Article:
Chapter

Religion, Education, and Literacy

Glanmor Williams

in The Foundations of Modern Wales

Published in print January 1993 | ISBN: 9780192852786
Published online October 2011 | e-ISBN: 9780191670565 | DOI: http://dx.doi.org/10.1093/acprof:oso/9780192852786.003.0005

Series: History of Wales

Religion, Education, and Literacy

Show Summary Details

Preview

This chapter discusses the religious and spiritual conditions in Wales from 1660 to 1689. It describes this period as the heroic age of Welsh Dissent. In spite of being subjected to severe physical and psychological strains, Dissenters were determined to maintain the distinctiveness of their faith and to prosper. The Toleration Act of May 1689 permitted Dissenters (except Roman Catholics and Socinians) to worship freely in meeting-houses, provided they were duly licensed and their services conducted behind unlocked doors. One of the earliest enterprises designed to foster a common Protestant Christianity was the Welsh Trust, founded by Thomas Gouge, which established charity schools and published pious books. These undertakings helped to contribute towards a marked advance in the provision of educational facilities and the growth of literacy in Wales.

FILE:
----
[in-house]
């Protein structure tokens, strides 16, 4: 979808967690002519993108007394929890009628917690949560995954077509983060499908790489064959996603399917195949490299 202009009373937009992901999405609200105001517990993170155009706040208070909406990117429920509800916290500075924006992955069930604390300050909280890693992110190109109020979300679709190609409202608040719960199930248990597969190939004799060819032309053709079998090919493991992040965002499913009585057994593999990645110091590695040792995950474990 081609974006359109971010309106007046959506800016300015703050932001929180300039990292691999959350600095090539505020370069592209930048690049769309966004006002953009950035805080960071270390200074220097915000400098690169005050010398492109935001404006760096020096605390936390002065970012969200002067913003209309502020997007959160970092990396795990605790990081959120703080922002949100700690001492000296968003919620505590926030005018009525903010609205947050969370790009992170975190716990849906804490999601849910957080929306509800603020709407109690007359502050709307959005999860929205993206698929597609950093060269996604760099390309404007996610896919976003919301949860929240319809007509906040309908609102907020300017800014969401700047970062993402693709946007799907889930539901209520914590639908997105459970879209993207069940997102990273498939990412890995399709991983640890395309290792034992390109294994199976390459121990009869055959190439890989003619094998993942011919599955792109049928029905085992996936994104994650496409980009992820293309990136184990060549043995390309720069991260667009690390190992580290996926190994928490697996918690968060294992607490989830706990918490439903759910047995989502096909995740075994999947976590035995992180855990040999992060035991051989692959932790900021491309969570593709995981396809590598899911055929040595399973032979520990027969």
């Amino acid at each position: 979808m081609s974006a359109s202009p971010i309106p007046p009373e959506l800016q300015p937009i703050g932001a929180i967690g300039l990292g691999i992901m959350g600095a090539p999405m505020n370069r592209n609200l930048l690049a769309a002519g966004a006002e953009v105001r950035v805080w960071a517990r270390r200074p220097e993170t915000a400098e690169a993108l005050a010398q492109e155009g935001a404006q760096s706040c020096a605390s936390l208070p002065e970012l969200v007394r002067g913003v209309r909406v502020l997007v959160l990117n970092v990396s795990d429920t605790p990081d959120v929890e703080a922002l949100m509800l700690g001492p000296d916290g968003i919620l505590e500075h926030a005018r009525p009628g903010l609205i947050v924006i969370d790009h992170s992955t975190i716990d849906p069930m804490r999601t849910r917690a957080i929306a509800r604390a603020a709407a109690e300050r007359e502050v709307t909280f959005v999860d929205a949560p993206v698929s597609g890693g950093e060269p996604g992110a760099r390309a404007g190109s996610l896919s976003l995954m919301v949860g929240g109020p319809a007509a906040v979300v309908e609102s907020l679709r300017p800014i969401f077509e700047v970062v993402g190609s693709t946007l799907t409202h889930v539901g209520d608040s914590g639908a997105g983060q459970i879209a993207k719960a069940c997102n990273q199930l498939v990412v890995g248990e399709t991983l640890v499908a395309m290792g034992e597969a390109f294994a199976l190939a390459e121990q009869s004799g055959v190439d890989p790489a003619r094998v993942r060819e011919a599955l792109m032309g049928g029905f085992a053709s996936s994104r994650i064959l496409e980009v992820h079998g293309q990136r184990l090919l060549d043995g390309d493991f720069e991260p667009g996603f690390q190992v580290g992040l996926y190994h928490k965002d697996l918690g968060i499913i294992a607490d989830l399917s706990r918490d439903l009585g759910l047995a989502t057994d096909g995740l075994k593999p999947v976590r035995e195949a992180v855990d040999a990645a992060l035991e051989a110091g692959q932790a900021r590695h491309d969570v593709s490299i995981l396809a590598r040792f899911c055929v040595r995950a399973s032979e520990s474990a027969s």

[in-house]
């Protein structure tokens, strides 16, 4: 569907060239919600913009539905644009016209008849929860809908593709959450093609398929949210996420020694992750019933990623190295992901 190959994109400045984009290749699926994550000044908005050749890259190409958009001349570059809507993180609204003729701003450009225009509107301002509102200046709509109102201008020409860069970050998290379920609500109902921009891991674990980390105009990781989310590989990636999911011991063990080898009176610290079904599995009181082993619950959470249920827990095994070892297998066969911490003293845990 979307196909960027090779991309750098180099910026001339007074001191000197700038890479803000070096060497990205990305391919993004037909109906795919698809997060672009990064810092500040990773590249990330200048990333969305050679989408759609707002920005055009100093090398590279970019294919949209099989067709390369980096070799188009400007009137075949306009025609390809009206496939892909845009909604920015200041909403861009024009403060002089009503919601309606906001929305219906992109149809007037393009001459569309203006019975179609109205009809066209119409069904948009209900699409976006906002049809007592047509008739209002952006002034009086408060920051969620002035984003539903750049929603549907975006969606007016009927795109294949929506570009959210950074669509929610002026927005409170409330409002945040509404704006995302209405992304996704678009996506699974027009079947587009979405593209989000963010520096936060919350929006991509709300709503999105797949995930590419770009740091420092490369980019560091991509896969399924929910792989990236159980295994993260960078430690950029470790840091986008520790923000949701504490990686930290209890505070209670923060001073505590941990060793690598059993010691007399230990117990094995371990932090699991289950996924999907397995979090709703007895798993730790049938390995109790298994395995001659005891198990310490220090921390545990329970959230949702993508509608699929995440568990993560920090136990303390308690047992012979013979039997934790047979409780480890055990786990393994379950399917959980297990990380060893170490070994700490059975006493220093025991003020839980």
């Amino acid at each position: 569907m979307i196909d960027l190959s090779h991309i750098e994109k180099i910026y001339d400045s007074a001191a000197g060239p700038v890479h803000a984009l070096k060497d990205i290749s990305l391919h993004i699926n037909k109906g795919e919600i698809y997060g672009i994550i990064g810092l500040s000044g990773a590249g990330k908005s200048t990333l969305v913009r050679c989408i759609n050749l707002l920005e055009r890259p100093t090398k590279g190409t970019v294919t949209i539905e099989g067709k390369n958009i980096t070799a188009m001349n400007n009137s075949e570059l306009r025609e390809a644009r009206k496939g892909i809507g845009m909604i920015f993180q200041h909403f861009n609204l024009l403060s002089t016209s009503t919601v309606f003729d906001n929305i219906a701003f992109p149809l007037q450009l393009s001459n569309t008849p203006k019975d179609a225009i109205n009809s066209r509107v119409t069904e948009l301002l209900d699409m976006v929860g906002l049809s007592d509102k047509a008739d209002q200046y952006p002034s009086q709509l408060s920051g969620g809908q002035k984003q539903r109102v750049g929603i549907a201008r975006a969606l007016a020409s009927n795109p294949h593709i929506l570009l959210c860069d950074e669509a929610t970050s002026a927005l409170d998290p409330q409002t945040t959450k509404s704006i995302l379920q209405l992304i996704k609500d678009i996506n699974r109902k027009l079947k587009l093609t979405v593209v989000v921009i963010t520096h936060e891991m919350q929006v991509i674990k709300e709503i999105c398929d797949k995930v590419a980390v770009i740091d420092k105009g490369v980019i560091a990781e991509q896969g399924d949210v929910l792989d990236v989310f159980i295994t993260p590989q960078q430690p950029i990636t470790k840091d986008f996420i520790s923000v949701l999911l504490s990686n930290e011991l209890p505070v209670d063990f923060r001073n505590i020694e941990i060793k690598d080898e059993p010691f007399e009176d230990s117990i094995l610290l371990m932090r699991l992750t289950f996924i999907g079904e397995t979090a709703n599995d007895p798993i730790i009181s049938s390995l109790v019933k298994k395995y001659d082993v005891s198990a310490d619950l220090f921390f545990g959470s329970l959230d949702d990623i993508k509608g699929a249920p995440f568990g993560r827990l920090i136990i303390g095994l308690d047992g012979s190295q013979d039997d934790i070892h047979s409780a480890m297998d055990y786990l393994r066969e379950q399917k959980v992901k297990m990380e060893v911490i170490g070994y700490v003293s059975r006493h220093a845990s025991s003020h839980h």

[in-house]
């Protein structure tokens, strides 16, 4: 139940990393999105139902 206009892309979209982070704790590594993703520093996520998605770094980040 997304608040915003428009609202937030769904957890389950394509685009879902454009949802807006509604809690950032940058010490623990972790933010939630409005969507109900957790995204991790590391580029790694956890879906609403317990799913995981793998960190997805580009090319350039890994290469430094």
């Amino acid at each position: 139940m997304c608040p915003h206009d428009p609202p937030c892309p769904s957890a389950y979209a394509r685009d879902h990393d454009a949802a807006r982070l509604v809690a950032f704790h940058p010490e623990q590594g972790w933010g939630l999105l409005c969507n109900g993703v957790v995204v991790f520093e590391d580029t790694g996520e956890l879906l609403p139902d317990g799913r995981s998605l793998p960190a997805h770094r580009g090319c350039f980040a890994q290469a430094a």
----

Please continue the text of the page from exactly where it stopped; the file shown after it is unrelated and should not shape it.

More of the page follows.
Keywords: Wales; Welsh Dissent; Dissenters; The Toleration Act; Welsh Trust; Protestant Christianity; Thomas Gouge; charity schools; literacy

Chapter.  19004 words. 

Subjects: Early Modern History (1500 to 1700)

Full text: subscription required

How to subscribe Recommend to my Librarian

Buy this work at Oxford University Press »

Users without a subscription are not able to see the full content. Please, subscribe or login to access all content.